Monitoring Water Quality of an Urban Waterfowl Sanctuary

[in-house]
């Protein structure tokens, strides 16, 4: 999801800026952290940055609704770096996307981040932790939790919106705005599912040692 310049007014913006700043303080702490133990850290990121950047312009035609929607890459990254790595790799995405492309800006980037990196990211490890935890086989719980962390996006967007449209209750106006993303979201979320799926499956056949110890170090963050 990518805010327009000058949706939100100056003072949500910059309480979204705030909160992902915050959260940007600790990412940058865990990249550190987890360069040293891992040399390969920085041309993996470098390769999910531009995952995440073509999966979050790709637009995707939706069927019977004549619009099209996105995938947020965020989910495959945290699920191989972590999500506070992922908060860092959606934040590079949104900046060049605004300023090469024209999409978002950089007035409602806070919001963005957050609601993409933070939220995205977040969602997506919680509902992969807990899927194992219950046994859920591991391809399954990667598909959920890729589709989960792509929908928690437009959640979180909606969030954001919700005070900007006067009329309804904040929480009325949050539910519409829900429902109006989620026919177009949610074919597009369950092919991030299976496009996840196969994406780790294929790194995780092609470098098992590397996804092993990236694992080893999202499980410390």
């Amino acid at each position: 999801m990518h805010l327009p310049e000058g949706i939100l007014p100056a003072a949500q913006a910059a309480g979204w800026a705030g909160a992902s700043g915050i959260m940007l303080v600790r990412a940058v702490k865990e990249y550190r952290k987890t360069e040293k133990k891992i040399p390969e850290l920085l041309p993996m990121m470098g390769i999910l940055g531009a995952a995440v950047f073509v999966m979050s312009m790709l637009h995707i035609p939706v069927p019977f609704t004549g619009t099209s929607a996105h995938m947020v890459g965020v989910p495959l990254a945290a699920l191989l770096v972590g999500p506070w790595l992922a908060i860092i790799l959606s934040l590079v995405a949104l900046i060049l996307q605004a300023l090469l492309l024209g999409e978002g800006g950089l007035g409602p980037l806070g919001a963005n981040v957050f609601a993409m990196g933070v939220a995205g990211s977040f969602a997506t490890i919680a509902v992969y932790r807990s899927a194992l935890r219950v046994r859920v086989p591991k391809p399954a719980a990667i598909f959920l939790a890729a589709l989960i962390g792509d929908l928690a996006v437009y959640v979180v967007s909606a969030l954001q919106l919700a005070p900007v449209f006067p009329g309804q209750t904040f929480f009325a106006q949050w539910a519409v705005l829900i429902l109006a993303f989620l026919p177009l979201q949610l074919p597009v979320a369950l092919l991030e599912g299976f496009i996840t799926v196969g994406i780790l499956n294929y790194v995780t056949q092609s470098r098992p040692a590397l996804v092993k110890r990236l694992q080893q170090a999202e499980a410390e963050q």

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The evaluation of physical parameters of water is crucial to determining the overall health of an aquatic eco-system. This study investigated the impact of a concentrated population of waterfowl on water quality in a controlled system of small, shallow, macrophyte-rich ponds situated in urban parkland in the city of Regina. The ponds are ideal for this assessment, as inflow and outflow are controlled, and proved useful in the assessment of potential human health risks associated with an urban waterfowl sanctuary. Water quality was assessed according to physical parameters, including pH, specific conductance (EC), temperature, and total dissolved solids (TDS). The measurement of these characteristics at the point of inflow was a direct indicator of water quality in the ponds’ main water source, a nearby urban lake. Extreme fluctuations in EC, basic-heavy pH, cool temperatures, and variable TDS levels indicated inflow of poor to variable quality. Outflow water quality was very different, and it appeared that waterfowl reduced pH, EC and TDS levels. The results have application in policy, planning, and programming decisions in urban parklands.